Vascular malformations of the central nervous system are seen increasingly in clinical practice, because of advances in cross-sectional brain and spinal cord imaging. Cerebral vascular malformations are non-neoplastic lesions resulting from focal anomalies in the development of cerebrospinal circulation. Many surveys suggest that cavernous angiomas are present in 0.5% of population. They usually tend to be asymptomatic, but in 40% of cases, they can be symptomatic.
The four morphological types have been described in standard surgical pathology textbooks, namely, (1) capillary telangiectasia, (2) cavernous angioma or cavernoma, (3) venous angioma and (4) arteriovenous malformations. Cavernous angiomas are uncommon, but they account for 10%–25% of all vascular malformations. Mixed cavernous angiomas are very rare and remain exceptional. They can be either familial or sporadic.[1,2] Understanding of natural history of this entity is of great importance to avoid unnecessary morbid interventions. We present this case due to the heterogeneity of this entity and ongoing debate about ontogenesis, diagnosis and management.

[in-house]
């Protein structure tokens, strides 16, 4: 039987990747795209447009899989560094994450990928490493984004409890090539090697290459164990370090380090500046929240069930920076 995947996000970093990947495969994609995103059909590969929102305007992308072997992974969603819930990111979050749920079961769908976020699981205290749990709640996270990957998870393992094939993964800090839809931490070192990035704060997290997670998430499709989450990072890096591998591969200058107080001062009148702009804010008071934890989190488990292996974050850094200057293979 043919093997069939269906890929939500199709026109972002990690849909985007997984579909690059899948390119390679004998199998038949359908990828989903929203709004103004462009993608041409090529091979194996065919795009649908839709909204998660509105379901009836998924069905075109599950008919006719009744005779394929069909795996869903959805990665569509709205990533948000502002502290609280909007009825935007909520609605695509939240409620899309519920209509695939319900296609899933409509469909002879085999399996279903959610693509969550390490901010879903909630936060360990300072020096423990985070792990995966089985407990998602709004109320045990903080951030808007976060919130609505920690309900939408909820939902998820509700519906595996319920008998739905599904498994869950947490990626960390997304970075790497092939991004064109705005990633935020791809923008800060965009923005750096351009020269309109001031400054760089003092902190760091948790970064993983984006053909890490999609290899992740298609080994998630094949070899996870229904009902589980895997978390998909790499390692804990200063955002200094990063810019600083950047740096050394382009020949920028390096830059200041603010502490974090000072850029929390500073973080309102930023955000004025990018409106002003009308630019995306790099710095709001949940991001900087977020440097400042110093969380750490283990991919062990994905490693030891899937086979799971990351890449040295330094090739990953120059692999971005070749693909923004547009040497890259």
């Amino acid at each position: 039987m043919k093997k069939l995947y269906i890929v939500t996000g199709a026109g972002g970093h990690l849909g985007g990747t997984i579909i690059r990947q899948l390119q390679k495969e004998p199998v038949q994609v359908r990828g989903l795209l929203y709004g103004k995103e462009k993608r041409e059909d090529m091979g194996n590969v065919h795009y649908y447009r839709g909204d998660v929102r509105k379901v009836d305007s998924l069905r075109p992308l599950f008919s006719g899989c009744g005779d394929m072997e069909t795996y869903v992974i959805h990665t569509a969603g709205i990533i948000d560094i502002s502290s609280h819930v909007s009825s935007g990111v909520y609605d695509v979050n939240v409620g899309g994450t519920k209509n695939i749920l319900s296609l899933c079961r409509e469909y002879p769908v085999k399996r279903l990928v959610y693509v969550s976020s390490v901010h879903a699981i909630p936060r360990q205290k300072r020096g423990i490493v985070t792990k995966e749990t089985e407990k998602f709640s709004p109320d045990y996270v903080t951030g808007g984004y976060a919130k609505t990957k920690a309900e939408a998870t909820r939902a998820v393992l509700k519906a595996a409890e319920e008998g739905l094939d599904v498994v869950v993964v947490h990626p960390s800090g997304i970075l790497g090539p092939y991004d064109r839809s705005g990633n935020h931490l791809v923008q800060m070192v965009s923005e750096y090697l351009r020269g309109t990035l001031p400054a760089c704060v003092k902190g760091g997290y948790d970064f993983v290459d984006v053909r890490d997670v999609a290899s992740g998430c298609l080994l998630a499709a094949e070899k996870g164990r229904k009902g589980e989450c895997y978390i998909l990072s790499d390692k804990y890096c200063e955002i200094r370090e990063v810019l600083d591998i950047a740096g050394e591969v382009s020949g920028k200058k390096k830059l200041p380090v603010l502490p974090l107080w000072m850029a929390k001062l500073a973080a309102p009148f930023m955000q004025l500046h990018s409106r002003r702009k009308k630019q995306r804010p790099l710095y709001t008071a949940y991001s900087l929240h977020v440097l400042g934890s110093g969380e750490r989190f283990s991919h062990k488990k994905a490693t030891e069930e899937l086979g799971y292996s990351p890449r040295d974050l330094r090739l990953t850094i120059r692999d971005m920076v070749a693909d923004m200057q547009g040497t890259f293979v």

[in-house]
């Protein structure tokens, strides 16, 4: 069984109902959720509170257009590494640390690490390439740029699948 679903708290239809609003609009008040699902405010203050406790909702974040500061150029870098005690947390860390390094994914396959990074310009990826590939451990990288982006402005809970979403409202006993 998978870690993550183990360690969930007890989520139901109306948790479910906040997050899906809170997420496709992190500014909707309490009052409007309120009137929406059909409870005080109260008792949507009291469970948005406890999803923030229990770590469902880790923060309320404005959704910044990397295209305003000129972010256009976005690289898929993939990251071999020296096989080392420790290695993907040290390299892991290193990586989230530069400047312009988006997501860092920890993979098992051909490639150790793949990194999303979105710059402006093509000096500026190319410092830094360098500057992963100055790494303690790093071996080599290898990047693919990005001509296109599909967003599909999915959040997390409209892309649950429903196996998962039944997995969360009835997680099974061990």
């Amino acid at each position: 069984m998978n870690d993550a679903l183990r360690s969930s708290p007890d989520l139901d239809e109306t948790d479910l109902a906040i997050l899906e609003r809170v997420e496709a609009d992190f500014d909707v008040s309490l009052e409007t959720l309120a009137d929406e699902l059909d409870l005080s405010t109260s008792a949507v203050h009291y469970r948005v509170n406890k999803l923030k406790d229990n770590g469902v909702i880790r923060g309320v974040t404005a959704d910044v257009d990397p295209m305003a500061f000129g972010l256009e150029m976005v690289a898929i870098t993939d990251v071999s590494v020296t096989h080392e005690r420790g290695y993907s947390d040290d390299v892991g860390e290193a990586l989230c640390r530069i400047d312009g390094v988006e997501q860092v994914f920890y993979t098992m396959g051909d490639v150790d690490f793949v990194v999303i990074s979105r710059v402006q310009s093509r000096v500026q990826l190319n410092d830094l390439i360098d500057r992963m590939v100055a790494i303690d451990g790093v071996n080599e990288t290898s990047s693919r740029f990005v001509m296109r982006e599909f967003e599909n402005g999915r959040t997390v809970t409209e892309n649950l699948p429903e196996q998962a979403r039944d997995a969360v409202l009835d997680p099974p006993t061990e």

An 18-year-old male came to the neurosurgery outpatient department with a history of seizures for 3 years. The latest episode was on 1 month back. He did not give any other major past history of illness. There was no family history of similar illness. A thorough clinical examination did not reveal any neurological deficit. His vital parameters were within normal limits. The patient underwent plain axial computed tomography (CT) scan, and the report revealed a cortex-based lesion in the parafalcine right anterior frontal region measuring 3 cm × 3 cm × 3 cm involving the subcortical region. The lesion was heterogeneous and showed mixed attenuation with multiple small calcific and haemorrhagic foci. Neoplastic aetiology was suspected. Subsequent magnetic resonance imaging (MRI) revealed a well-defined heterogeneously hyperintense lesion at the same site measuring about 3.1 cm × 3.1 cm × 3 cm with a surrounding rim of haemosiderin deposition and internal haemorrhagic and calcific foci on T2-weighted images [Figure 1a]. A diagnosis of vascular malformation was made.